I know a lot of you are bloggers trying to bring in a little income, so here are the main points of our entire presentation — each of us took on four tips.
Beyond the Banner:
A 12-Step Program for Successful Content Campaigns
Erin Loechner from Design for Mankind:
1. Re-invent the wheel.
Creative campaigns are fun and memorable. Consider Jason, who’s renting out his torso at I Wear Your Shirt. What do you have to offer that’s a little offbeat?
2. Test the waters first.
Before you jump into a huge commitment with a single advertiser, put a toe in the water. This way you’ll know more about how your readers will respond, learn how to price yourself through trial and error, and figure out which campaigns make you want to take a nap, and which are fun.
3. Know your professional strengths.
If you’re crappy at project management or staying on top of communications with clients, hire someone to do that for you while you produce content.
4. Less is more.
Erin likes to keep a ratio of 95 percent content to 5 percent sponsored posts. You’ll find your own ratio, but be mindful that you’re giving your readers something of value while you’re paying the rent.
Liz Gumbinner from Cool Mom Picks and Mom101:
5. It’s not all about you.
Think about the sponsor, what are their wants and needs? Let that shape the program you propose.
6. Measure your digital footprint.
Remember that your blog probably isn’t your only online presence. You may have readers on Twitter, Facebook, or even a newsletter. Think of the whole package.
7. Know thyself.
If your gut tells you that an advertiser doesn’t seem like the right fit, say no. Your readers know you, and they’ll obviously be able to tell if you’re promoting something and your heart isn’t in it.
No one likes to feel misled. Let your audience know who’s paying you and for what.
And me, Maggie Mason from Mighty Girl:
9. Consider events.
Throw a party for a local boutique, host an event in conjunction with a larger conference, or start a little retreat and build from there. If you enjoy throwing events, they can be a good way to build a tighter community while you grow your business.
10. Remember advertisers are people.
People who want to give you money are not your enemies, so keep the conversation going. If you start to feel adversarial about a proposed campaign, suggest other ways to work with a brand that might be more interesting to you and your readers. Even the largest brand has a team of people behind it, people with faces and families, who care about their product succeeding.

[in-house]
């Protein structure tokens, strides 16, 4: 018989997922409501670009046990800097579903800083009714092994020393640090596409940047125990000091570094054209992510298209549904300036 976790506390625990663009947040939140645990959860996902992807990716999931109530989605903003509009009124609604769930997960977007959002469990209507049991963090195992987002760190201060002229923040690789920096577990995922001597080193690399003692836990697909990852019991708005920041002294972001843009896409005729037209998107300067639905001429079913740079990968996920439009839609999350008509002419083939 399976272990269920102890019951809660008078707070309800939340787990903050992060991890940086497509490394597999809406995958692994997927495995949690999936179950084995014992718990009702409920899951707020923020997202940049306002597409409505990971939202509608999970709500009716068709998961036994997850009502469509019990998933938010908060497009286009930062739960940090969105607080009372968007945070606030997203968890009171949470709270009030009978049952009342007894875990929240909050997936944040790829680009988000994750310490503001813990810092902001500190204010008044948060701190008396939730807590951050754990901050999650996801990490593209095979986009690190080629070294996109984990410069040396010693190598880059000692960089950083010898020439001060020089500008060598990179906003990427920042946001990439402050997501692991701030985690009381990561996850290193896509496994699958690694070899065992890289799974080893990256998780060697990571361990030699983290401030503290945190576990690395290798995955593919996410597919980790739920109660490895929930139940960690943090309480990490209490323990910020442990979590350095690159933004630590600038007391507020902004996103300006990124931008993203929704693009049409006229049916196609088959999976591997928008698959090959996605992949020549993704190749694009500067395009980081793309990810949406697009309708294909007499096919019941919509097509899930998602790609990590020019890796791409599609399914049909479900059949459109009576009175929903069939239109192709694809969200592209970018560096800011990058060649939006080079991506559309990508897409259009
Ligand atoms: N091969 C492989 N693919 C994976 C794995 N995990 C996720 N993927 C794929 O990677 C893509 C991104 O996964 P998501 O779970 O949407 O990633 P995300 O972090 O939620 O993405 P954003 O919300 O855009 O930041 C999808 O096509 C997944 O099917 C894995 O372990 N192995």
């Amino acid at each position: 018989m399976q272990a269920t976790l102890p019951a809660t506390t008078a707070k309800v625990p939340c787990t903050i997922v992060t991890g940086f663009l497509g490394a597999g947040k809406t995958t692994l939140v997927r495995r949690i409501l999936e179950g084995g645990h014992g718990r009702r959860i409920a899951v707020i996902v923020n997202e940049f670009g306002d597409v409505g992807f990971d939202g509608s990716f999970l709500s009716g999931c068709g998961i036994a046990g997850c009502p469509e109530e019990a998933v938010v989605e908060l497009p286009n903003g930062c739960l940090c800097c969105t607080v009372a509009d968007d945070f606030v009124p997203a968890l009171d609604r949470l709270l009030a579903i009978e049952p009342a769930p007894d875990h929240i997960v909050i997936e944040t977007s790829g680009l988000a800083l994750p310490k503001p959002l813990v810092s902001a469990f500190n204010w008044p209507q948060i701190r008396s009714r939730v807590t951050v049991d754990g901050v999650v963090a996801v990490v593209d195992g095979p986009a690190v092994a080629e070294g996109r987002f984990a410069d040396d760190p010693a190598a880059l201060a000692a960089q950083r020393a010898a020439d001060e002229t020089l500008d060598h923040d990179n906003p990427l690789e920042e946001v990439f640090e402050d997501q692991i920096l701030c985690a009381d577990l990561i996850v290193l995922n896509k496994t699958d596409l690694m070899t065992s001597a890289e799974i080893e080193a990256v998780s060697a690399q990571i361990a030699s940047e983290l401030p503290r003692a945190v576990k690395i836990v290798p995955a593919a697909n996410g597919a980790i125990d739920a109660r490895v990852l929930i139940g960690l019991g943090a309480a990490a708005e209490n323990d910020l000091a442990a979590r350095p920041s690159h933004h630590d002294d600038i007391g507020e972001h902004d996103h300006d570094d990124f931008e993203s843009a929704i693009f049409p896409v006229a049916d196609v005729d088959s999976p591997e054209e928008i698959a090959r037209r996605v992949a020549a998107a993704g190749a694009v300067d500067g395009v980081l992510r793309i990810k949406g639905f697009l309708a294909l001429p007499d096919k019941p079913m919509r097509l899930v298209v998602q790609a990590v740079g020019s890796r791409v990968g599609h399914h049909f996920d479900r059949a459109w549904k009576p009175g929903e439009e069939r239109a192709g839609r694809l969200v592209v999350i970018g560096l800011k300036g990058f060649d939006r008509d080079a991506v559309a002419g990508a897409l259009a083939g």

11. Pitch to your passions.
Seek out advertisers to support the content you’re already producing by being smart about how you package it. Can you tell people what your site is about in a single sentence? Is there a memorable narrative in your life story – maybe you’re building a house, starting your life over, becoming a new parent? Focus on that when you approach potential sponsors.
12. Know your worth.
Don’t just look at your daily unique visitors when you’re pricing a campaign. Consider your ability to amplify on Twitter, Facebook, via newsletter. Think about engagement — if you have a small audience of readers who are passionate about a particular subject and will leave lots of comments, that’s valuable to an advertiser. And don’t forget to take your time into account. Your work is probably worth more than you think.
That’s it! Are you trying to figure out how to make your living as a blogger? What did we forget?
This year’s ALT was amazing, but I’m in Portland now scouting event space, so we’ll talk more about it tomorrow. In the meantime, photographer Justin Hackworth (whom I adore) pulled me aside for ten minutes to shoot some photos. I had a quick manic episode for him. I love number two, number three makes me think I should incinerate those pants forever. Please vote in comments.
This series was hard for me to write. The process was emotional, and made me feel pretty vulnerable, as you could probably tell from all the jokes.
As always, you’ve made this worth it. So many of you are reaching out to say you’ve had health issues too, that you’re trying acupuncture, or exercising for the first time, or just taking better care of yourself because of something you read here. And if I thought writing the posts was emotional, reading your comments, emails, and messages on Twitter has been a bit of a roller coaster. I want all of us well, and I’m thankful to play any role in that.
Checking this off seems profound and flip at the same time. It feels like saying I’ve achieved perfect health, but it’s more an expression of gratitude. I finally have systems in place to help me cope when things go awry. I don’t ignore what my body needs anymore, and I do things every day to take care of myself. That is such a dramatic shift from where I was a few years ago, it’s a little breathtaking to look back.
If you need to improve your health, here’s the whole health series at a go:
One thing we didn’t touch on much is stress. I’ve learned that stress is a huge trigger for my immune system to revolt, and the love and support of friends and community is as healing as anything else I’ve tried.
So thank you for loving up on me all these years, and please take good care of yourselves. I like having you around.